Computers abhor exceptions. They are thrown off by deviations and idiosyncrasies. They prefer standard operating procedures, doing things by rote. No wonder then, that they don't take kindly to peculiarities of foreign languages, such as the accents and the cedilla in French or the tilde in Spanish and Portuguese - the diacritical marks. Or the German umlauts, for that matter, the ä, ö and ü. And then there is the ß (s-zee), that strange 30th letter of the German alphabet that often stands in for ss.
A German news service in New York e-mails weekly summaries of news to me in German, but look how the computer makes a mockery of these curious Teutonic characters: The ä has been replaced by a string of nonsense characters - ä the ö has similarly morphed into ö the ü is ü and the ß is dressed as ß.
Once the computer has worked its dubious magic, common German words look hideously disfigured. The word groß (meaning big, great) looks like this: groß. The simple prepositions für (for) and über (over, above) are bloated beyond recognition: für and über. German Chancellor Schröder's name is now Schröder. (Talk about name recognition for politicians.)
It took me some time to get used to the digital stand-ins for the umlauts. I must maneuver through news about, say, the smooth ride of Volkswagen's new luxury car in stop-and-go fashion. My progress slows to a crawl when an umlaut sidles up to the infamous ß, as in größer (bigger, greater). Then the software gives me this: größer. I have to muster all my detective skills to make out the original word in that alphabet soup.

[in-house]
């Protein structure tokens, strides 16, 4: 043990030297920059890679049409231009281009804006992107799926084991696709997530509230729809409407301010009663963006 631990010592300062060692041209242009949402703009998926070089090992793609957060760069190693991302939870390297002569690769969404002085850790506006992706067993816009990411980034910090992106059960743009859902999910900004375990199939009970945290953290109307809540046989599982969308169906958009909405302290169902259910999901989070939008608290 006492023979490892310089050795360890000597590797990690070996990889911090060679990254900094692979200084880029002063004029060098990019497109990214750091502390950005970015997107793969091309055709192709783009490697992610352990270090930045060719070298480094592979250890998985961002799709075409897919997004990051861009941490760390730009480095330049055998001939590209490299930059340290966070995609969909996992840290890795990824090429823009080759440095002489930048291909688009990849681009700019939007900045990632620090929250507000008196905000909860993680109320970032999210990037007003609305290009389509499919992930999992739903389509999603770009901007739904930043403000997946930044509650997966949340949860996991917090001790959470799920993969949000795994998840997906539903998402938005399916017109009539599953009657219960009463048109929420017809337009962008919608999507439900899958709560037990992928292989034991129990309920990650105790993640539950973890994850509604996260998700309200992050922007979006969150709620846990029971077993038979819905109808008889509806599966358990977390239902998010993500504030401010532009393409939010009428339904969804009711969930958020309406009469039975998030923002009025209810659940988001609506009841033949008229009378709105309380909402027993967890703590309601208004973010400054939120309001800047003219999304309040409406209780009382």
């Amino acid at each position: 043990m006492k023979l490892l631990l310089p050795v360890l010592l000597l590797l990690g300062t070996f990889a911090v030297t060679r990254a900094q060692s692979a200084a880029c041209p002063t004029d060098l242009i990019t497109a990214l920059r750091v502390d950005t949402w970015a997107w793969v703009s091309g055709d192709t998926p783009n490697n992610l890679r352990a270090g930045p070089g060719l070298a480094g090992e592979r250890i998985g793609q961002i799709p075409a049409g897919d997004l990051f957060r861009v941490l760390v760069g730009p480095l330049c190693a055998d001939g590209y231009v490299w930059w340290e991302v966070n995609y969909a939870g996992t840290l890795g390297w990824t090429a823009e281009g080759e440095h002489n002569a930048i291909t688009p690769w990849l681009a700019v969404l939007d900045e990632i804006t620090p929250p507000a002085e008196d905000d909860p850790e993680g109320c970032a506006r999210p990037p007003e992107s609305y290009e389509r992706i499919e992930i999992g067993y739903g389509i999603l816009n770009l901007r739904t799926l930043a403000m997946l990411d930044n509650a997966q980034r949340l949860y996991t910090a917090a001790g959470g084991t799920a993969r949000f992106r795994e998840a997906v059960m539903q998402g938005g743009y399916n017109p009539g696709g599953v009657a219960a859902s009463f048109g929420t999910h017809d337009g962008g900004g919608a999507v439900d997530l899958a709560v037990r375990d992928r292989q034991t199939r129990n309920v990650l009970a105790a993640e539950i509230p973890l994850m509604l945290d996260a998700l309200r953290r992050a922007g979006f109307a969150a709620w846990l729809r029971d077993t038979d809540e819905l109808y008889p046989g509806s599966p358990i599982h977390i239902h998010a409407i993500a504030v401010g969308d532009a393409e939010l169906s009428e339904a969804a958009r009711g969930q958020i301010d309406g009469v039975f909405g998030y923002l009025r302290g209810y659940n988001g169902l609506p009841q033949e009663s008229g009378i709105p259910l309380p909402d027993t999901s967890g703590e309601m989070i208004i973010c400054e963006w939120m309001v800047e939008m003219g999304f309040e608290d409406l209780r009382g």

Umlauts occur about once or twice in every line of German text. Not only do these linguistic speed bumps slow me down, they may even land me in a ditch, because things can get still worse.
Enter German compounds - two or even three words strung together into one. German is famous for this quirk. (Mark Twain quipped that some German words are so long, they have a perspective.) What would he have said of this accumulation: größtmöglich? It may look like gobbledegook, but it's computerese for a perfectly legitimate word, namely größtmöglich (greatest possible).
If the digital versions of für, über, größer and so on represent an obstacle course, then größtmöglich is a virtual brick wall topped with a mass of razor wire.
We read of ever more astounding tasks computers are able to perform. We learn that computer modeling can even simulate the Big Bang of countless ages ago - without the decibels, of course - and tell us how it evolved into what's in space today. If computers are indeed capable of such feats, isn't there some way for them to render an ö for an ö?
If this is beyond the computer's powers of prestidigitization, students of German will just have to get used to deciphering such e-mailed words as süß (süß, sweet) or verhältnism äßig (verhältnismäßig, proportional, relatively). While these may be hässlich (hässlich, ugly) contraptions, the greater challenge will lie in pronouncing such Wörter (Wörter, words).
How do you voice an ampersand and semicolon embedded in a word? Since it was the computer that came up with these innovative spellings, let it tell us how we are supposed to turn them into sound.
You're on, Hal.